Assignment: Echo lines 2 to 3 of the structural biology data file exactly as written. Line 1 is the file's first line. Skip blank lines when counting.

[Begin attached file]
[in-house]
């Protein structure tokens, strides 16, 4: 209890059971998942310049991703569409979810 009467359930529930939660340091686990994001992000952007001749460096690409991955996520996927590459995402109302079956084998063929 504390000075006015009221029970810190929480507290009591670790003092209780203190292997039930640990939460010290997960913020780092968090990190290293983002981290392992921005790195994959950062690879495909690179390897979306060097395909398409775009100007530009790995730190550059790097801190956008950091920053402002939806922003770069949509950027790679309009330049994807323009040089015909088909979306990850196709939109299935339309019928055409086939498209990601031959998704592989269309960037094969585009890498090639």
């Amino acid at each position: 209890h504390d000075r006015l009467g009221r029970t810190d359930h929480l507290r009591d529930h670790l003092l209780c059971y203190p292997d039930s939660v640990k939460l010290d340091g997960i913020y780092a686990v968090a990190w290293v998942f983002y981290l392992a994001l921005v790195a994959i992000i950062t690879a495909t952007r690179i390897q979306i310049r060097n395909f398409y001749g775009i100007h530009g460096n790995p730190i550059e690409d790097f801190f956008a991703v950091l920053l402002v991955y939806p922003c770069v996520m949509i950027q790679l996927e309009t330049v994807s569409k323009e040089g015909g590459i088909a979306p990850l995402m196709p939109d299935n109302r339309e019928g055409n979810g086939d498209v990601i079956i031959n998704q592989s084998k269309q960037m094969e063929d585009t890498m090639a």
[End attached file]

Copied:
């Protein structure tokens, strides 16, 4: 209890059971998942310049991703569409979810 009467359930529930939660340091686990994001992000952007001749460096690409991955996520996927590459995402109302079956084998063929 504390000075006015009221029970810190929480507290009591670790003092209780203190292997039930640990939460010290997960913020780092968090990190290293983002981290392992921005790195994959950062690879495909690179390897979306060097395909398409775009100007530009790995730190550059790097801190956008950091920053402002939806922003770069949509950027790679309009330049994807323009040089015909088909979306990850196709939109299935339309019928055409086939498209990601031959998704592989269309960037094969585009890498090639």
């Amino acid at each position: 209890h504390d000075r006015l009467g009221r029970t810190d359930h929480l507290r009591d529930h670790l003092l209780c059971y203190p292997d039930s939660v640990k939460l010290d340091g997960i913020y780092a686990v968090a990190w290293v998942f983002y981290l392992a994001l921005v790195a994959i992000i950062t690879a495909t952007r690179i390897q979306i310049r060097n395909f398409y001749g775009i100007h530009g460096n790995p730190i550059e690409d790097f801190f956008a991703v950091l920053l402002v991955y939806p922003c770069v996520m949509i950027q790679l996927e309009t330049v994807s569409k323009e040089g015909g590459i088909a979306p990850l995402m196709p939109d299935n109302r339309e019928g055409n979810g086939d498209v990601i079956i031959n998704q592989s084998k269309q960037m094969e063929d585009t890498m090639a």